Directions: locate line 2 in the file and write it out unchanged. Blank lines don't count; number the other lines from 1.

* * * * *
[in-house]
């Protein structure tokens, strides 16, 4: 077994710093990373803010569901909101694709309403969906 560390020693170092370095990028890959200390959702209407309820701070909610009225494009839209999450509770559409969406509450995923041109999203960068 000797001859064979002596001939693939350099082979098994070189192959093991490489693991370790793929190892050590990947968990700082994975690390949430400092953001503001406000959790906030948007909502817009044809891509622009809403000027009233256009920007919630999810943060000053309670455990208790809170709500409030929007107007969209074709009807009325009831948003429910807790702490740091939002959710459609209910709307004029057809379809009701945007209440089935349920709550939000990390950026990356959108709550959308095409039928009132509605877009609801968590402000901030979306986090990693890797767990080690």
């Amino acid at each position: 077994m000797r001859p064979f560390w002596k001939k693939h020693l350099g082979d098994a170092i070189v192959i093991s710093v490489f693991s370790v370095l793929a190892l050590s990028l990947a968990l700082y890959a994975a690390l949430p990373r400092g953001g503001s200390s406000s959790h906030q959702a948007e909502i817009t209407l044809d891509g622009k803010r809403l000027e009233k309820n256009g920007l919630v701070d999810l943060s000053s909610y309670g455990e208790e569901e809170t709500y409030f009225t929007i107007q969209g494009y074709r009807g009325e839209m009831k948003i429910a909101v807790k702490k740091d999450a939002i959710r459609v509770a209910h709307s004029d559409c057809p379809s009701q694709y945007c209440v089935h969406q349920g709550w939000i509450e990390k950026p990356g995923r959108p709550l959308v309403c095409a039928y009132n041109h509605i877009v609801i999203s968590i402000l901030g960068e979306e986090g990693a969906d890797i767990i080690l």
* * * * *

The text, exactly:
């Protein structure tokens, strides 16, 4: 077994710093990373803010569901909101694709309403969906 560390020693170092370095990028890959200390959702209407309820701070909610009225494009839209999450509770559409969406509450995923041109999203960068 000797001859064979002596001939693939350099082979098994070189192959093991490489693991370790793929190892050590990947968990700082994975690390949430400092953001503001406000959790906030948007909502817009044809891509622009809403000027009233256009920007919630999810943060000053309670455990208790809170709500409030929007107007969209074709009807009325009831948003429910807790702490740091939002959710459609209910709307004029057809379809009701945007209440089935349920709550939000990390950026990356959108709550959308095409039928009132509605877009609801968590402000901030979306986090990693890797767990080690």